Articles by Christopher Wilson

Among the ways that the American History Museum has engaged visitors was the 2010 interactive play “Join the Student Sit-Ins,” starring actor Xavier Carnegie (above) at one of the iconic objects in the Smithsonian's collection, the Greensboro Lunch Counter, where on February 1,1960, four Black college students at North Carolina A & T University began a legendary sit-in for racial justice.

Innovation for Good

Why History Museums Are Convening a 'Civic Season'

History is complex, says the Smithsonian’s Chris Wilson; here's how to empower citizens with the lessons it offers

Based on newly discovered and declassified files, the film MLK/FBI by the acclaimed Emmy Award winning director Sam Pollard, tells the story of the FBI’s surveillance and harassment of King.

Commentary

A New Film Details the FBI's Relentless Pursuit of Martin Luther King Jr.

Smithsonian scholar says the time is ripe to examine the man's complexities for a more accurate and more inspirational history

The lasting legacy of the Greensboro Four (above from left: David Richmond, Franklin McCain, Jibreel Khazan and Joseph McNeil) was how the courageous moment grew to a revolutionary movement.

Lessons Worth Learning From the Moment Four Students Sat Down to Take a Stand

One of the great monuments to the Greensboro Sit-In is at the Smithsonian’s National Museum of American History

Amazing Grace captivates, says the Smithsonian's Christopher Wilson from the National Museum of American History. It is 90-minutes of "living the genius of Aretha and the passion of the tradition she embraced and represented."

Aretha Franklin’s Decades-Old Documentary Finally Comes to Theaters in 2019

The 2019 nationwide release, 47 years after it was made, means audiences at last will see the Queen of Soul’s transcendent masterpiece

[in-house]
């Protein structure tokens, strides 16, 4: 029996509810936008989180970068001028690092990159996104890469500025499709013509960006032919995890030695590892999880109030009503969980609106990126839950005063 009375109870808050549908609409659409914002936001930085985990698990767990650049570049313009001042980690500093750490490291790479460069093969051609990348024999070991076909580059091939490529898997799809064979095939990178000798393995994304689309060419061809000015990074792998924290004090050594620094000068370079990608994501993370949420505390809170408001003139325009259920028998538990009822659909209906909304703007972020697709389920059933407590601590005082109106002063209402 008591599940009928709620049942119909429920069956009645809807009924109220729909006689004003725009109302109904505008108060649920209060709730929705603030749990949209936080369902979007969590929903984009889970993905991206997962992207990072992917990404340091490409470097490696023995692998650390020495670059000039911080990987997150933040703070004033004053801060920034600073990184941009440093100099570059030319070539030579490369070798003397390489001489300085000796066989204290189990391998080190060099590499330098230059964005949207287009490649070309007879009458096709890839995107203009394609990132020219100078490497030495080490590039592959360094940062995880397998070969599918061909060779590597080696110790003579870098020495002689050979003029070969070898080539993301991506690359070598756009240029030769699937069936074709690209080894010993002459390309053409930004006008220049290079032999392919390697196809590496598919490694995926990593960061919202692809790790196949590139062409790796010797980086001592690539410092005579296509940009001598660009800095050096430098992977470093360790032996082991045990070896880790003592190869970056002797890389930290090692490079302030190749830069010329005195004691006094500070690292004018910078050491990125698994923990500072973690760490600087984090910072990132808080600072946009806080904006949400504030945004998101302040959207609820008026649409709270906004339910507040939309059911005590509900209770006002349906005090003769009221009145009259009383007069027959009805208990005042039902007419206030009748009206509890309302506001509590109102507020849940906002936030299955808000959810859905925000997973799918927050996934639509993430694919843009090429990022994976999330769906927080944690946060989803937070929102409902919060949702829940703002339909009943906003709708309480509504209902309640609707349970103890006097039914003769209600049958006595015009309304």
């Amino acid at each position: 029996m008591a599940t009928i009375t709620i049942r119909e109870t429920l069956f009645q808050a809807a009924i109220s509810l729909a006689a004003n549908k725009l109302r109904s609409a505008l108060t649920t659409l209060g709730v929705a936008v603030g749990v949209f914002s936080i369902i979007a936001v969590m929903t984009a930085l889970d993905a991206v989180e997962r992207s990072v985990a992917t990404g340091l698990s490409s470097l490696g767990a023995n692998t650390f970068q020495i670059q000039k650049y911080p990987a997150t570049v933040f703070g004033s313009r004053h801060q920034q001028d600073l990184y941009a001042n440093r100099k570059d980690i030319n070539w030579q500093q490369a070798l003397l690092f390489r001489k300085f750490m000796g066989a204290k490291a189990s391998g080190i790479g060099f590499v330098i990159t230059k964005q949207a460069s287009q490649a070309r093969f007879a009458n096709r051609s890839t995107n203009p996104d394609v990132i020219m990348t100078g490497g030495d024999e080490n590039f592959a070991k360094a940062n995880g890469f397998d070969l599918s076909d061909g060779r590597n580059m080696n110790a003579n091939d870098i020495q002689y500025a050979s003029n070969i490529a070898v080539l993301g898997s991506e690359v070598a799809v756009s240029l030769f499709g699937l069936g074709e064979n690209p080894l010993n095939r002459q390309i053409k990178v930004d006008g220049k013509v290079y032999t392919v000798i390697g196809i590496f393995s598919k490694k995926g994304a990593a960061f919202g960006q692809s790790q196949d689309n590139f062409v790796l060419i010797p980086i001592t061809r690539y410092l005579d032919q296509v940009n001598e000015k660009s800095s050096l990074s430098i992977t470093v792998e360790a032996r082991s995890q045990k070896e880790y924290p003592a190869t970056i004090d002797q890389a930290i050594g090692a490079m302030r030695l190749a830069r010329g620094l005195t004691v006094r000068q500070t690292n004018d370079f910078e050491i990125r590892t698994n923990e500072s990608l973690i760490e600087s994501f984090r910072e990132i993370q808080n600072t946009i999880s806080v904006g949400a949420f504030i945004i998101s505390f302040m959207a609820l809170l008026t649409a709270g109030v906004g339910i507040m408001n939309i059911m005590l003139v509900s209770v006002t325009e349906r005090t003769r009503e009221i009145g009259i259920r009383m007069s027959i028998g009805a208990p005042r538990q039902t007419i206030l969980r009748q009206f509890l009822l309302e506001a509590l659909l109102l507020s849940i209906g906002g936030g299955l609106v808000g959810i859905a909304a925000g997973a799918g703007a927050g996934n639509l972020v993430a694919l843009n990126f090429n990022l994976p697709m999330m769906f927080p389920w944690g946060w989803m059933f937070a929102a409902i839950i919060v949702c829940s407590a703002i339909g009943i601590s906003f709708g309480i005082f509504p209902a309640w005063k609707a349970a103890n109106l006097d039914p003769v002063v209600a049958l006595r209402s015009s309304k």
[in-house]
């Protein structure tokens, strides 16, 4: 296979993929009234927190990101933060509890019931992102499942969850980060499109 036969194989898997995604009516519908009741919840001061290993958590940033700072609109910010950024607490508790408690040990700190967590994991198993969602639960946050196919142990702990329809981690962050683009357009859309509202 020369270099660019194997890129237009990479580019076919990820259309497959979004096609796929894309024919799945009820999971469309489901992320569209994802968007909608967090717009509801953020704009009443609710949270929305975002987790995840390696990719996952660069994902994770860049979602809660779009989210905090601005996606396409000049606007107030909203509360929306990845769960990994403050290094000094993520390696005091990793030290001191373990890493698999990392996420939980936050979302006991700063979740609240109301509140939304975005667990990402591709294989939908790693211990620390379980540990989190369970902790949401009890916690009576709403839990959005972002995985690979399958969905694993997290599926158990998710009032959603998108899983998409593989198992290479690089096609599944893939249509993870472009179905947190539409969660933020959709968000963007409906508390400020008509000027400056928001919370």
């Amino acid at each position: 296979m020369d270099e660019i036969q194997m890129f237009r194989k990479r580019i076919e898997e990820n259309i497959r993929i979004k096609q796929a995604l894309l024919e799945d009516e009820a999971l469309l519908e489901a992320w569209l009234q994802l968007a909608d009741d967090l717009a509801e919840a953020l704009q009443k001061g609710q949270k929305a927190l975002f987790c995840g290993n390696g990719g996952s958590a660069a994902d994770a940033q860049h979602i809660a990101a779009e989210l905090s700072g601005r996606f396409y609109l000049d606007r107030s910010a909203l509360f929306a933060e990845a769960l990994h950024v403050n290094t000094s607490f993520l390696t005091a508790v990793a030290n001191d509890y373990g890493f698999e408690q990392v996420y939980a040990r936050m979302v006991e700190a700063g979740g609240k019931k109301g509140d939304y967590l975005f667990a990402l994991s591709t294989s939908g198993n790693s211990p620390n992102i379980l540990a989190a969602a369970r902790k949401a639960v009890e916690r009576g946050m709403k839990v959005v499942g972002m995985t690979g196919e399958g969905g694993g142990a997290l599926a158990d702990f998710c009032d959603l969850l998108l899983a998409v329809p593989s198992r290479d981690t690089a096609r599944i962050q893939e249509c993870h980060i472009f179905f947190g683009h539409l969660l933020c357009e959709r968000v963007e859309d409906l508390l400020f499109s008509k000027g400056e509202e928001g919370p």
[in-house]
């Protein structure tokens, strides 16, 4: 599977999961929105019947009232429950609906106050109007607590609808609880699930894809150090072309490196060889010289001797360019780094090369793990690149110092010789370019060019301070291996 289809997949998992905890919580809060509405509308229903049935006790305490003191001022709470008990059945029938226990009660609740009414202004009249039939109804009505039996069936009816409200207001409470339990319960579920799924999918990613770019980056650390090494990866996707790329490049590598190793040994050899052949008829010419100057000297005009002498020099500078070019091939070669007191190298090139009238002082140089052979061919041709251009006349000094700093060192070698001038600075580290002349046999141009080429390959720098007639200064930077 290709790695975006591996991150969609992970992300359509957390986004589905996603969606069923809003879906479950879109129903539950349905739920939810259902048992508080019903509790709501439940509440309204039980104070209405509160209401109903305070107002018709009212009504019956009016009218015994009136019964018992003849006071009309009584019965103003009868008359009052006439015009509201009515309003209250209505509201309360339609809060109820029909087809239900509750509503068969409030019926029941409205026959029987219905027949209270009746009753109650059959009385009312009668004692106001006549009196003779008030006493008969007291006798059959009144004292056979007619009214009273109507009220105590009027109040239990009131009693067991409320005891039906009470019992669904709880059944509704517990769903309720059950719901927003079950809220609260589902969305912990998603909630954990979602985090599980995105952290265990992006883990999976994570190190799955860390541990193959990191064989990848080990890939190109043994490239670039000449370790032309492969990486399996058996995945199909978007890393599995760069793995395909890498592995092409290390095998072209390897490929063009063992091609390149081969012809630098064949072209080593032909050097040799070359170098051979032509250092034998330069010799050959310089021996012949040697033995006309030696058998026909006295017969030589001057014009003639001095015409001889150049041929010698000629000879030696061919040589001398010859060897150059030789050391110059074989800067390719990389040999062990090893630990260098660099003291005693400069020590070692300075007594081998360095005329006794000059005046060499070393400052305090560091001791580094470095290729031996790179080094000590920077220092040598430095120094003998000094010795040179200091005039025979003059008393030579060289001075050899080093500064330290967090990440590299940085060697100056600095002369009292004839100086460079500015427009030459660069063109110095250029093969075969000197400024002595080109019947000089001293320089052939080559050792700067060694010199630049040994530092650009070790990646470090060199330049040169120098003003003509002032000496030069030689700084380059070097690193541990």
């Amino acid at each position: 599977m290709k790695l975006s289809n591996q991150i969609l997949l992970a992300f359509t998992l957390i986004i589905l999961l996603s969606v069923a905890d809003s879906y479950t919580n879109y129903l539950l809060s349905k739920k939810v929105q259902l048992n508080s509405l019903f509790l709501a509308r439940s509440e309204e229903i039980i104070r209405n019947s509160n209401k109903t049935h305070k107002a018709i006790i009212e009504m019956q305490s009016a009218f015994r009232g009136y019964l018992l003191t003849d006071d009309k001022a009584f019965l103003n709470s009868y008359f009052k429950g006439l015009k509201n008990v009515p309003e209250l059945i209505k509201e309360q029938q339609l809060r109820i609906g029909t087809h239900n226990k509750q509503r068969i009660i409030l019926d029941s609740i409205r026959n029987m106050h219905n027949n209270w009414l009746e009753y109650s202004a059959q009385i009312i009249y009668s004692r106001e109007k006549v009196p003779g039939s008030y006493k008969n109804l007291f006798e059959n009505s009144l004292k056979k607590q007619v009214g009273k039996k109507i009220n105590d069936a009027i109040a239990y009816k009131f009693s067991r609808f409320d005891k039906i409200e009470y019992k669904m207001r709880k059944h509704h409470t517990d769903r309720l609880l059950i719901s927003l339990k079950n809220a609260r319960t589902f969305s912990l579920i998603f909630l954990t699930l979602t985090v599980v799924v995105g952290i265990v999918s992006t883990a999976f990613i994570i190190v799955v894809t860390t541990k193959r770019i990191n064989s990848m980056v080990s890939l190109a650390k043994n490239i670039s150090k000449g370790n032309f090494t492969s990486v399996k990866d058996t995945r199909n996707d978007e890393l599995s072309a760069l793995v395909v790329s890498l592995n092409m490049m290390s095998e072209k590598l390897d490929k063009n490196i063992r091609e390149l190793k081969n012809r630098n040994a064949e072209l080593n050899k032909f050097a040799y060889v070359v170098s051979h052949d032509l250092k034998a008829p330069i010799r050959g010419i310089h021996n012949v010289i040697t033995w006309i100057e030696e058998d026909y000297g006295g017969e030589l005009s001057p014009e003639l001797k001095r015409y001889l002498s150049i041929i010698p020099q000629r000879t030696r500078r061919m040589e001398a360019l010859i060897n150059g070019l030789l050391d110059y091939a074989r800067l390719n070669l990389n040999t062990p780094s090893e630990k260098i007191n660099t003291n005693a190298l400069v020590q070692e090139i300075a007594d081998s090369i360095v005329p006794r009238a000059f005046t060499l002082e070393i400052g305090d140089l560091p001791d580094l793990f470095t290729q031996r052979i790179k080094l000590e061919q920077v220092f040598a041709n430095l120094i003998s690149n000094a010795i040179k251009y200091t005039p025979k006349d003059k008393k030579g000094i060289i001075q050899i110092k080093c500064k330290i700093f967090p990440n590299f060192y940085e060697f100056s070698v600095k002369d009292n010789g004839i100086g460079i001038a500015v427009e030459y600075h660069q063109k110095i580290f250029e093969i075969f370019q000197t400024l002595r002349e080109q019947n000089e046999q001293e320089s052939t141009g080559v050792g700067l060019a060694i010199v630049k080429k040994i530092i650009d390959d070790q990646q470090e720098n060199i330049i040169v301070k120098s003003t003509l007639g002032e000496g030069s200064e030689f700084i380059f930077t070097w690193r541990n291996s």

In Charlottesville, Virginia, city workers drape a tarp over the statue of Confederate General Robert E. Lee in Emancipation park to symbolize the city's mourning for Heather Heyer, killed while protesting a white nationalist rally in August.

Commentary

We Legitimize the 'So-Called' Confederacy With Our Vocabulary, and That's a Problem

Tearing down monuments is only the beginning to understanding the false narrative of Jim Crow

Richard and Mildred Loving by Grey Villet, 1965

When the Serendipitously Named Lovings Fell in Love, Their World Fell Apart

The new film captures the quiet essence of the couples’ powerful story, says Smithsonian scholar Christopher Wilson

After the 2016 election, several hundred students at Montgomery Blair High School in Silver Spring, Maryland, walked out of the classrooms in protest.

Finding Lessons for Today’s Protests in the History of Political Activism

A whirlwind of action, both organized and organic, supported by legal defense teams brought historic change

By the “dawn’s early light,” Key saw the huge garrison flag, now on view at the National Museum of American History, waving above Fort McHenry and he realized that the Americans had survived the battle and stopped the enemy advance.

Commentary

Where’s the Debate on Francis Scott Key’s Slave-Holding Legacy?

During his lifetime, abolitionists ridiculed Key’s words, sneering that America was more like the “Land of the Free and Home of the Oppressed”

Studying Bacon Has Led One Smithsonian Scholar to New Insights on the Daily Life of Enslaved African-Americans

At Camp Bacon, a thinking person’s antidote to excess, historians, filmmakers and chefs gather to pay homage to the hog and its culinary renown

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